No, the stats on this are clear. Disability and severe prolonged illness occur much more frequently than one would think.
- 1 in 7 Canadians at any given time is disabled.*
- 40% of Canadians will have a disability lasting longer than 90 days before age 65.*
To understand this, you need to understand that ‘disabled’ is much broader than most realize.
For example, 1/3 of claims are for mental illness, followed by cancer. I’m certain you know someone -likely in your inner circle- who has battled one of these. Most likely, they were unable to work for a period of time. When it comes to critical illness claims, cancer is the leading area of claim, followed by heart attacks and strokes.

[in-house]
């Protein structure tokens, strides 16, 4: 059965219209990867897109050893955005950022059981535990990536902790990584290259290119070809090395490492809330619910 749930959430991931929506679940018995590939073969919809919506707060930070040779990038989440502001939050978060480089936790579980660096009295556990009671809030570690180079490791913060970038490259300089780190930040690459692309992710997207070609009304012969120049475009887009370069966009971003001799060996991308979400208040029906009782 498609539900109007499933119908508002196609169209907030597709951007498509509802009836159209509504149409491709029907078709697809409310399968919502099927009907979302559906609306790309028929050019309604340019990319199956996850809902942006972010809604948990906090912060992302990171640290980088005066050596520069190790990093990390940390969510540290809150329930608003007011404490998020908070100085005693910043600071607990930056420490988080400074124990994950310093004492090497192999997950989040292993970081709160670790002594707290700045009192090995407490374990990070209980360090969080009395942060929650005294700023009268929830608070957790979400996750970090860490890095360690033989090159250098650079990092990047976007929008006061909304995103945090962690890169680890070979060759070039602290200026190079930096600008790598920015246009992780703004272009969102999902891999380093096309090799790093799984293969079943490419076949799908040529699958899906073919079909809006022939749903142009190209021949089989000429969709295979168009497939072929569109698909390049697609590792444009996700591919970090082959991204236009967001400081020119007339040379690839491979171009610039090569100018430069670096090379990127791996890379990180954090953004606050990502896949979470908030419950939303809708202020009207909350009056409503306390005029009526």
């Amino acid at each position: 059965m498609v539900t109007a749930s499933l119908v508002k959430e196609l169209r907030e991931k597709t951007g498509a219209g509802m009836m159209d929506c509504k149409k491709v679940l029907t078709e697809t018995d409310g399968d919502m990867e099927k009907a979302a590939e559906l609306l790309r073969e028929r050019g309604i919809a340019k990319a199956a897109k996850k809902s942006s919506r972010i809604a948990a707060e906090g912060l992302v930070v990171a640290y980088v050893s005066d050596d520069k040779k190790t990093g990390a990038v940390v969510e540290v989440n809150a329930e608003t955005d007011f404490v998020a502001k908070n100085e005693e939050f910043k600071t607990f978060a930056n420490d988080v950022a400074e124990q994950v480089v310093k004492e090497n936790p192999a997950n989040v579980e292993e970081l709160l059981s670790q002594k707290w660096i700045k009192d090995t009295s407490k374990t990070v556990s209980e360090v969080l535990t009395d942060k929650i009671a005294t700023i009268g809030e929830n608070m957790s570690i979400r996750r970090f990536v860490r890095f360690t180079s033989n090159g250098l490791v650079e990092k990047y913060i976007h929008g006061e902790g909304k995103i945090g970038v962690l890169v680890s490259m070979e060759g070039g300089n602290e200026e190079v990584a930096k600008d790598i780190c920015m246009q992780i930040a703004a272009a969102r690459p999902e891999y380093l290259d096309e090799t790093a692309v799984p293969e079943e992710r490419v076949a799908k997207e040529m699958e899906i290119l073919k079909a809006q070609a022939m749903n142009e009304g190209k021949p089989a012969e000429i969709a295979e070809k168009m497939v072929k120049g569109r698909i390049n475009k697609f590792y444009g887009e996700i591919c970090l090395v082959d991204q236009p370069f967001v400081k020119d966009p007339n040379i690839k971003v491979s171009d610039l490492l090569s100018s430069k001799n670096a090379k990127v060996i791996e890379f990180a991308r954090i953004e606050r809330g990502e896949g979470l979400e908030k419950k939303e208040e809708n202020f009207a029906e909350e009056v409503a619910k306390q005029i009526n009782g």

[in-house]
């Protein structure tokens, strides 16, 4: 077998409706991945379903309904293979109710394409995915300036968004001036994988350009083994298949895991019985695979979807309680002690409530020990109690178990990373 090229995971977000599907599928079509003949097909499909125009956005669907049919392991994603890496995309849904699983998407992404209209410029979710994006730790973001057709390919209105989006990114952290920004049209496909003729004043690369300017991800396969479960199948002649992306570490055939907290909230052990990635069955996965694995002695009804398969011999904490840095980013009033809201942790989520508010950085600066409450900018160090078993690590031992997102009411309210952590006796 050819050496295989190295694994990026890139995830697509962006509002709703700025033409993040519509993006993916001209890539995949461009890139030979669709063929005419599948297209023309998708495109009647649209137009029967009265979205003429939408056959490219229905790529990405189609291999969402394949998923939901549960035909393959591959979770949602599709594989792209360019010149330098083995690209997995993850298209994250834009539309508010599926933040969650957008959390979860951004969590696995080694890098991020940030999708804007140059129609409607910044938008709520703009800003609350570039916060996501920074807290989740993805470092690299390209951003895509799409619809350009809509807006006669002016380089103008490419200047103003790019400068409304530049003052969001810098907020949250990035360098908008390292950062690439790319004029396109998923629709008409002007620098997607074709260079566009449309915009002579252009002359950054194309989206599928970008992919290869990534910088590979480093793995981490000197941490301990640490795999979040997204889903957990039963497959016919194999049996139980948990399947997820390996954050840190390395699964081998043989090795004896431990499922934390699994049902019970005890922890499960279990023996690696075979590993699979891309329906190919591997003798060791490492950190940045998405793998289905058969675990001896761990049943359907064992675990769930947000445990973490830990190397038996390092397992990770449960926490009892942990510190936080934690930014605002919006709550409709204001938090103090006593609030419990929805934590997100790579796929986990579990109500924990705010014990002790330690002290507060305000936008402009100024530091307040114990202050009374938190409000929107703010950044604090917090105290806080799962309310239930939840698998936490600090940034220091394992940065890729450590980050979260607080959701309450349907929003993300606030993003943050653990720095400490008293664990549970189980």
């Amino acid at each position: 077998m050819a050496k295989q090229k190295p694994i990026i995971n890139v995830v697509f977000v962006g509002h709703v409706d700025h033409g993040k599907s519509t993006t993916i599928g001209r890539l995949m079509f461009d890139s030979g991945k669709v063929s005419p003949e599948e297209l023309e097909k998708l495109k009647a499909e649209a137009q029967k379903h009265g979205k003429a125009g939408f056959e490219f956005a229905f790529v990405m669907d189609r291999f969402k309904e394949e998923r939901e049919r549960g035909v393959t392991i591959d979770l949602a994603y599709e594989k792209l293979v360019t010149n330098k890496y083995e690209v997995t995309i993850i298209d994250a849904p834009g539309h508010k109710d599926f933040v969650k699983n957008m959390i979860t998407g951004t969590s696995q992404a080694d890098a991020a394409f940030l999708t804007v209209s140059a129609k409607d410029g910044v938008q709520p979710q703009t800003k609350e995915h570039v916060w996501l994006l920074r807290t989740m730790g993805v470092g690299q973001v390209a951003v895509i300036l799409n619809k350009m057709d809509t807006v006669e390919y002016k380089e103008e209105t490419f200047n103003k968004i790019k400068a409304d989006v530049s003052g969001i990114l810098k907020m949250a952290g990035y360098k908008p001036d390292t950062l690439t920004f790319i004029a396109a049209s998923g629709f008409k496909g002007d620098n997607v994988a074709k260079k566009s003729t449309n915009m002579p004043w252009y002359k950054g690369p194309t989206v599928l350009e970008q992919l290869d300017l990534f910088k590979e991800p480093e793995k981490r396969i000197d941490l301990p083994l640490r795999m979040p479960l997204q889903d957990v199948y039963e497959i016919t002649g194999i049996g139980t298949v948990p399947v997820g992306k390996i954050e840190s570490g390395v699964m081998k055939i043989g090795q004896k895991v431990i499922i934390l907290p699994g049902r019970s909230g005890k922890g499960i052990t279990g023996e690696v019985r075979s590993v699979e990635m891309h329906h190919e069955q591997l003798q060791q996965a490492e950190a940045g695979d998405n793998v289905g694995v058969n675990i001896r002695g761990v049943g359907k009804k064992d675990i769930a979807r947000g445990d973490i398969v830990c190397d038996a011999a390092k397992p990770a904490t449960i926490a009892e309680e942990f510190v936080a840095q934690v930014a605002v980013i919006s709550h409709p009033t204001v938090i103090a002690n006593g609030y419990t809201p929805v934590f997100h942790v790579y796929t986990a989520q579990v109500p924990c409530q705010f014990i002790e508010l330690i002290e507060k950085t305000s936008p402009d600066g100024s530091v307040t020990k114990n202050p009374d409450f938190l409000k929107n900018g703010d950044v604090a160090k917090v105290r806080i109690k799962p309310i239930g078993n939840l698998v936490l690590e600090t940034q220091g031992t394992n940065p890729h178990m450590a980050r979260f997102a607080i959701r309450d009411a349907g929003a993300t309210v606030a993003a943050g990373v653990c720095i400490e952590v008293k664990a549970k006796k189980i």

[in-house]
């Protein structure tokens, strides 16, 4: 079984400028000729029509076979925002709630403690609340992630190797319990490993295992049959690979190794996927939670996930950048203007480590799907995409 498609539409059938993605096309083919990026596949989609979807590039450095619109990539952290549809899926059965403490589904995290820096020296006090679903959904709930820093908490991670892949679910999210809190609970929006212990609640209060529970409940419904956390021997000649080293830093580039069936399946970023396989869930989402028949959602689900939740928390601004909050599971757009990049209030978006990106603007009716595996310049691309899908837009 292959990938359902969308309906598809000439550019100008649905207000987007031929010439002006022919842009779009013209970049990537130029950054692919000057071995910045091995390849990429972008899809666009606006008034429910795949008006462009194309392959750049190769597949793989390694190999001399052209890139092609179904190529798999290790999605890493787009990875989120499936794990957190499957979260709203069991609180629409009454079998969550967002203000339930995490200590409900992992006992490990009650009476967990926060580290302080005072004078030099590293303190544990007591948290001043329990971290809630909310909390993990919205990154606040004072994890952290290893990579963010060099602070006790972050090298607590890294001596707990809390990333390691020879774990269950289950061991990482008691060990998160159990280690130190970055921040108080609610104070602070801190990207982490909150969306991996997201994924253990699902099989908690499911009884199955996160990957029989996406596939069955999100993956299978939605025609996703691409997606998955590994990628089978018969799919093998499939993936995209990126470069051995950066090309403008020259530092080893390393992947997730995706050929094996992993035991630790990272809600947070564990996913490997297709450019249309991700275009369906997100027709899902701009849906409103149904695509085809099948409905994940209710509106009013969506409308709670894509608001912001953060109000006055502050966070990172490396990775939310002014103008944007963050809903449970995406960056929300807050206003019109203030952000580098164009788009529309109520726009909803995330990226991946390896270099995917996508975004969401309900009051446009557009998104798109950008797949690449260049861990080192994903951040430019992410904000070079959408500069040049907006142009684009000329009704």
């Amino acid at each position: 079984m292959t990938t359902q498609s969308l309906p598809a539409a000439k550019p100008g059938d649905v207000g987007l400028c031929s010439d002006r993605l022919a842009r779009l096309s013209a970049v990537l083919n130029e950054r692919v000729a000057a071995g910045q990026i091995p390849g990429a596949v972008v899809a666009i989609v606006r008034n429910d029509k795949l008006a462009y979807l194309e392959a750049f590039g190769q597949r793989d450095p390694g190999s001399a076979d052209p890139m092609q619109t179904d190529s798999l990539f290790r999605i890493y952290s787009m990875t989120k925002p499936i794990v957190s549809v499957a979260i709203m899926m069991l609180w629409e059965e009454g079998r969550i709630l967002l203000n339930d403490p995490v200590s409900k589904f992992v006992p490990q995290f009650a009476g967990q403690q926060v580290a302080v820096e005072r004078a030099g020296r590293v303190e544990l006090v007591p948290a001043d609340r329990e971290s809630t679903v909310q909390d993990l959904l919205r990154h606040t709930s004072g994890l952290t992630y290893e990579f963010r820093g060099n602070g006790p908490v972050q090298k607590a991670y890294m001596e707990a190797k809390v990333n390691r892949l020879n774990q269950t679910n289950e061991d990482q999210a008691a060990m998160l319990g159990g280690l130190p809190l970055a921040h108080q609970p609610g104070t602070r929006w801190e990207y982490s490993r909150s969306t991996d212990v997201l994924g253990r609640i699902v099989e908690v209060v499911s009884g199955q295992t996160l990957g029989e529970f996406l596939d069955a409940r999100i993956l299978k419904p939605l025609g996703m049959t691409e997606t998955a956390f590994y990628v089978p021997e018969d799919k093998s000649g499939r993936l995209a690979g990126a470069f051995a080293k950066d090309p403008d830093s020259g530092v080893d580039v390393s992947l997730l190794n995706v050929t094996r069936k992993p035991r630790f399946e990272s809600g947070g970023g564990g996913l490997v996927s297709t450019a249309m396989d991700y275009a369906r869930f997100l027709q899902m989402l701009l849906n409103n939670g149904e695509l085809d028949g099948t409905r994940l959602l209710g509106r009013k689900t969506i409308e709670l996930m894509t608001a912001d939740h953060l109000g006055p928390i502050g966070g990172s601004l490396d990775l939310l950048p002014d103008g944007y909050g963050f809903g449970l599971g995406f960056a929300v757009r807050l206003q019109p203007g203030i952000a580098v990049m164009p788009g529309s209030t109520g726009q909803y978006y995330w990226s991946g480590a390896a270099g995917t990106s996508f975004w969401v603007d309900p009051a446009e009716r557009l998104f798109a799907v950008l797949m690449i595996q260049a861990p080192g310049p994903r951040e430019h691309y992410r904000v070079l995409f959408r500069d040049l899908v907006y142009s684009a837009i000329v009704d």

- 2 in 5 Canadians will be diagnosed with cancer.*
- 90% of those experiencing heart attacks survive.*
As you can see, ‘disabled’ doesn’t mean critically injured, most of the time.
I have savings, isn’t this what they are for?
Having an emergency savings fund is part of a smart financial plan. But it’s not intended to replace your income over a long period of time. Consider this:
- The average duration of disability over 90 days, is 35 months*
Even if you have saved for retirement, would you want to tap into these funds to pay your bills?
Being forced to derail your retirement savings plans to cover essentials could mean years attempting to play catch-up, in order to still retire in the way you desire.
But what if you have coverage through work?